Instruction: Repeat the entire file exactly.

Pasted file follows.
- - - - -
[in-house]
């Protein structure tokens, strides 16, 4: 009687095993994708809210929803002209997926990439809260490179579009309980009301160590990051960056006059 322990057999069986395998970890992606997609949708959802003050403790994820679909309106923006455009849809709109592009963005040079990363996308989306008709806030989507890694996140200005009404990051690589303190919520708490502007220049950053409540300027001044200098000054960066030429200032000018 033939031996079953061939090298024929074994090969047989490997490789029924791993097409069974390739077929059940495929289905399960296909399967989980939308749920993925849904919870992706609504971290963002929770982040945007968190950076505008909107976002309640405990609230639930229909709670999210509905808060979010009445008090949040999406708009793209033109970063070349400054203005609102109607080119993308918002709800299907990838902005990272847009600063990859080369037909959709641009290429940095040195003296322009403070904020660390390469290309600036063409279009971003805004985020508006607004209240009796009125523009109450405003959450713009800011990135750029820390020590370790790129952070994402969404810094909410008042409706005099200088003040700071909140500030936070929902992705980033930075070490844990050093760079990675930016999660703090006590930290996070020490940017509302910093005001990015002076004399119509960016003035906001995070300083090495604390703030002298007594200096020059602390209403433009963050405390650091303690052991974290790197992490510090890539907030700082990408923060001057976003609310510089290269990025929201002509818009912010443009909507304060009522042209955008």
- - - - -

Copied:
[in-house]
């Protein structure tokens, strides 16, 4: 009687095993994708809210929803002209997926990439809260490179579009309980009301160590990051960056006059 322990057999069986395998970890992606997609949708959802003050403790994820679909309106923006455009849809709109592009963005040079990363996308989306008709806030989507890694996140200005009404990051690589303190919520708490502007220049950053409540300027001044200098000054960066030429200032000018 033939031996079953061939090298024929074994090969047989490997490789029924791993097409069974390739077929059940495929289905399960296909399967989980939308749920993925849904919870992706609504971290963002929770982040945007968190950076505008909107976002309640405990609230639930229909709670999210509905808060979010009445008090949040999406708009793209033109970063070349400054203005609102109607080119993308918002709800299907990838902005990272847009600063990859080369037909959709641009290429940095040195003296322009403070904020660390390469290309600036063409279009971003805004985020508006607004209240009796009125523009109450405003959450713009800011990135750029820390020590370790790129952070994402969404810094909410008042409706005099200088003040700071909140500030936070929902992705980033930075070490844990050093760079990675930016999660703090006590930290996070020490940017509302910093005001990015002076004399119509960016003035906001995070300083090495604390703030002298007594200096020059602390209403433009963050405390650091303690052991974290790197992490510090890539907030700082990408923060001057976003609310510089290269990025929201002509818009912010443009909507304060009522042209955008």